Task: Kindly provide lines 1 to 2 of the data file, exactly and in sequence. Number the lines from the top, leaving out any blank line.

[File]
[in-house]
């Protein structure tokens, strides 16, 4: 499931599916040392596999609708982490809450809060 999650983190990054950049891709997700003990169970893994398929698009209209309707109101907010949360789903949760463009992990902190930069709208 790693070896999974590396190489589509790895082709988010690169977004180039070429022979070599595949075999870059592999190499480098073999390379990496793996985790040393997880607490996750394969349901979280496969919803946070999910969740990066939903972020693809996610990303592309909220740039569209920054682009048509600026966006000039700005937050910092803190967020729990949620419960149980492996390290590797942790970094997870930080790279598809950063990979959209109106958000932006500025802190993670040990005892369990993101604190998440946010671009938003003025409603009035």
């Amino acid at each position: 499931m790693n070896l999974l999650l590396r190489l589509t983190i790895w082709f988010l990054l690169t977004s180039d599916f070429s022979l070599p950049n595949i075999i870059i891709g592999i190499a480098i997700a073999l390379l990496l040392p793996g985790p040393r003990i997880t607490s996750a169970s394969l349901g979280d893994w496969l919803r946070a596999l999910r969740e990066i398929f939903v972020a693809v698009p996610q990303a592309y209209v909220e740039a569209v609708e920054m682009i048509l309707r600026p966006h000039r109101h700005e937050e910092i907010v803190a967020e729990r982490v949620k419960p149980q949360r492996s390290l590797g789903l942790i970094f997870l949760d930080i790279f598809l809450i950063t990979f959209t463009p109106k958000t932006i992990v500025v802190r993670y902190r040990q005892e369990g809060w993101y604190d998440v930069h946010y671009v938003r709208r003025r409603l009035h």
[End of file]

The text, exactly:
[in-house]
């Protein structure tokens, strides 16, 4: 499931599916040392596999609708982490809450809060 999650983190990054950049891709997700003990169970893994398929698009209209309707109101907010949360789903949760463009992990902190930069709208 790693070896999974590396190489589509790895082709988010690169977004180039070429022979070599595949075999870059592999190499480098073999390379990496793996985790040393997880607490996750394969349901979280496969919803946070999910969740990066939903972020693809996610990303592309909220740039569209920054682009048509600026966006000039700005937050910092803190967020729990949620419960149980492996390290590797942790970094997870930080790279598809950063990979959209109106958000932006500025802190993670040990005892369990993101604190998440946010671009938003003025409603009035």